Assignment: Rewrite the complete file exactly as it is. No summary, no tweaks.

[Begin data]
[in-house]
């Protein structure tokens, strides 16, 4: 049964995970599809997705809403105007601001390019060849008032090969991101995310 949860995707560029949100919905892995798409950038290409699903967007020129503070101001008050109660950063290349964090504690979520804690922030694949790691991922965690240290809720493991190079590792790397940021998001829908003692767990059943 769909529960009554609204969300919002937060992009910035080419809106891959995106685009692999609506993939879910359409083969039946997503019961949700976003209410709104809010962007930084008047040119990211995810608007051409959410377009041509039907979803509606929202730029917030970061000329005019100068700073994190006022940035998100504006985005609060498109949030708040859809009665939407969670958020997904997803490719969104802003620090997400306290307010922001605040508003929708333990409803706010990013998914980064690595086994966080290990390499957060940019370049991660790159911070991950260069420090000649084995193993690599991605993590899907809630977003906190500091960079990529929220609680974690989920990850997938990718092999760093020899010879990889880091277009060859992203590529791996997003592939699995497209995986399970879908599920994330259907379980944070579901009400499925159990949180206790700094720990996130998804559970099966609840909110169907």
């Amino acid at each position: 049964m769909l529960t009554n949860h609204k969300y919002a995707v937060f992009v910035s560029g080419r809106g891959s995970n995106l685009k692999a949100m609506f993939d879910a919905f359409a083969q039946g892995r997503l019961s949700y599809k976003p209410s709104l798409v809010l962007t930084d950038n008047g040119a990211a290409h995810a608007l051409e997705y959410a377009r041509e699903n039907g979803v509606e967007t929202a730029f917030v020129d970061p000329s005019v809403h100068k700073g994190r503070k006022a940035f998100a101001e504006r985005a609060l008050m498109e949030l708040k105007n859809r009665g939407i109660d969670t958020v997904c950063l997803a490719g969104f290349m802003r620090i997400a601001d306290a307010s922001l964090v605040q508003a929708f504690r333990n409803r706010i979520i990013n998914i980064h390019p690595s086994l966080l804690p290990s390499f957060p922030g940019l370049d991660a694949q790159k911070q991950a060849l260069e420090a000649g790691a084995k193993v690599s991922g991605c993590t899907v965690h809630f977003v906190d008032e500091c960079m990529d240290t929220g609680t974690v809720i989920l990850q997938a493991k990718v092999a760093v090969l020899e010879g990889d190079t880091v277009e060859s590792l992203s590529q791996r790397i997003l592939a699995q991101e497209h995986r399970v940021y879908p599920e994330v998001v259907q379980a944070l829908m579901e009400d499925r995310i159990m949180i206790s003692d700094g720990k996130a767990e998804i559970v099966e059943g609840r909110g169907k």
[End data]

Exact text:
[in-house]
């Protein structure tokens, strides 16, 4: 049964995970599809997705809403105007601001390019060849008032090969991101995310 949860995707560029949100919905892995798409950038290409699903967007020129503070101001008050109660950063290349964090504690979520804690922030694949790691991922965690240290809720493991190079590792790397940021998001829908003692767990059943 769909529960009554609204969300919002937060992009910035080419809106891959995106685009692999609506993939879910359409083969039946997503019961949700976003209410709104809010962007930084008047040119990211995810608007051409959410377009041509039907979803509606929202730029917030970061000329005019100068700073994190006022940035998100504006985005609060498109949030708040859809009665939407969670958020997904997803490719969104802003620090997400306290307010922001605040508003929708333990409803706010990013998914980064690595086994966080290990390499957060940019370049991660790159911070991950260069420090000649084995193993690599991605993590899907809630977003906190500091960079990529929220609680974690989920990850997938990718092999760093020899010879990889880091277009060859992203590529791996997003592939699995497209995986399970879908599920994330259907379980944070579901009400499925159990949180206790700094720990996130998804559970099966609840909110169907």
């Amino acid at each position: 049964m769909l529960t009554n949860h609204k969300y919002a995707v937060f992009v910035s560029g080419r809106g891959s995970n995106l685009k692999a949100m609506f993939d879910a919905f359409a083969q039946g892995r997503l019961s949700y599809k976003p209410s709104l798409v809010l962007t930084d950038n008047g040119a990211a290409h995810a608007l051409e997705y959410a377009r041509e699903n039907g979803v509606e967007t929202a730029f917030v020129d970061p000329s005019v809403h100068k700073g994190r503070k006022a940035f998100a101001e504006r985005a609060l008050m498109e949030l708040k105007n859809r009665g939407i109660d969670t958020v997904c950063l997803a490719g969104f290349m802003r620090i997400a601001d306290a307010s922001l964090v605040q508003a929708f504690r333990n409803r706010i979520i990013n998914i980064h390019p690595s086994l966080l804690p290990s390499f957060p922030g940019l370049d991660a694949q790159k911070q991950a060849l260069e420090a000649g790691a084995k193993v690599s991922g991605c993590t899907v965690h809630f977003v906190d008032e500091c960079m990529d240290t929220g609680t974690v809720i989920l990850q997938a493991k990718v092999a760093v090969l020899e010879g990889d190079t880091v277009e060859s590792l992203s590529q791996r790397i997003l592939a699995q991101e497209h995986r399970v940021y879908p599920e994330v998001v259907q379980a944070l829908m579901e009400d499925r995310i159990m949180i206790s003692d700094g720990k996130a767990e998804i559970v099966e059943g609840r909110g169907k």